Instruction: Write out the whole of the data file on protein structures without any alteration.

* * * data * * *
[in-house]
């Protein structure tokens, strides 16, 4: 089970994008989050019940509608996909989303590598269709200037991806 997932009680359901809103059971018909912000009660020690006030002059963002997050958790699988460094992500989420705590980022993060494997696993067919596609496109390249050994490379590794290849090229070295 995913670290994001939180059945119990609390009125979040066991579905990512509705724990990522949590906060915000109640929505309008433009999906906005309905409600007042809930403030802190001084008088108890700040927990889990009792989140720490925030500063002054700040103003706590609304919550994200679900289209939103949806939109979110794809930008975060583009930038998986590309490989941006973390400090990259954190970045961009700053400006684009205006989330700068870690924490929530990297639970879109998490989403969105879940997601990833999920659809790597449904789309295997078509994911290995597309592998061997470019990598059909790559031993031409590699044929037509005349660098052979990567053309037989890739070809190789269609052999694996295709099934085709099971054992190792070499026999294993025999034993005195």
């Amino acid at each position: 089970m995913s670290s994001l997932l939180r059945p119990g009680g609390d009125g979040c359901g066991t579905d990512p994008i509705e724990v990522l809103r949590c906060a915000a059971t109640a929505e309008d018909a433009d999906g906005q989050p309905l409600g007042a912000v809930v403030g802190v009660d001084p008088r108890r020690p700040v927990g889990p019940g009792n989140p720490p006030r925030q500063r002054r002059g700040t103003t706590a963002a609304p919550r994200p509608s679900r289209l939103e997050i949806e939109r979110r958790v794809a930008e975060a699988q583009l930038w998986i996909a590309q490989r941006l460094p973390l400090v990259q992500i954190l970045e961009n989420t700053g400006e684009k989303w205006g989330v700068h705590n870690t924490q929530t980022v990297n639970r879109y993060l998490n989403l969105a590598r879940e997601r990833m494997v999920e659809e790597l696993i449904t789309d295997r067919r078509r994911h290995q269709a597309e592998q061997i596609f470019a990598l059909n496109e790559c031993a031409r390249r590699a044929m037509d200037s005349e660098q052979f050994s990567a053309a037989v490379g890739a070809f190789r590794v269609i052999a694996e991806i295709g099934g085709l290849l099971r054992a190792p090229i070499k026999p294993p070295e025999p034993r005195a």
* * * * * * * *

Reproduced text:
[in-house]
């Protein structure tokens, strides 16, 4: 089970994008989050019940509608996909989303590598269709200037991806 997932009680359901809103059971018909912000009660020690006030002059963002997050958790699988460094992500989420705590980022993060494997696993067919596609496109390249050994490379590794290849090229070295 995913670290994001939180059945119990609390009125979040066991579905990512509705724990990522949590906060915000109640929505309008433009999906906005309905409600007042809930403030802190001084008088108890700040927990889990009792989140720490925030500063002054700040103003706590609304919550994200679900289209939103949806939109979110794809930008975060583009930038998986590309490989941006973390400090990259954190970045961009700053400006684009205006989330700068870690924490929530990297639970879109998490989403969105879940997601990833999920659809790597449904789309295997078509994911290995597309592998061997470019990598059909790559031993031409590699044929037509005349660098052979990567053309037989890739070809190789269609052999694996295709099934085709099971054992190792070499026999294993025999034993005195």
């Amino acid at each position: 089970m995913s670290s994001l997932l939180r059945p119990g009680g609390d009125g979040c359901g066991t579905d990512p994008i509705e724990v990522l809103r949590c906060a915000a059971t109640a929505e309008d018909a433009d999906g906005q989050p309905l409600g007042a912000v809930v403030g802190v009660d001084p008088r108890r020690p700040v927990g889990p019940g009792n989140p720490p006030r925030q500063r002054r002059g700040t103003t706590a963002a609304p919550r994200p509608s679900r289209l939103e997050i949806e939109r979110r958790v794809a930008e975060a699988q583009l930038w998986i996909a590309q490989r941006l460094p973390l400090v990259q992500i954190l970045e961009n989420t700053g400006e684009k989303w205006g989330v700068h705590n870690t924490q929530t980022v990297n639970r879109y993060l998490n989403l969105a590598r879940e997601r990833m494997v999920e659809e790597l696993i449904t789309d295997r067919r078509r994911h290995q269709a597309e592998q061997i596609f470019a990598l059909n496109e790559c031993a031409r390249r590699a044929m037509d200037s005349e660098q052979f050994s990567a053309a037989v490379g890739a070809f190789r590794v269609i052999a694996e991806i295709g099934g085709l290849l099971r054992a190792p090229i070499k026999p294993p070295e025999p034993r005195a």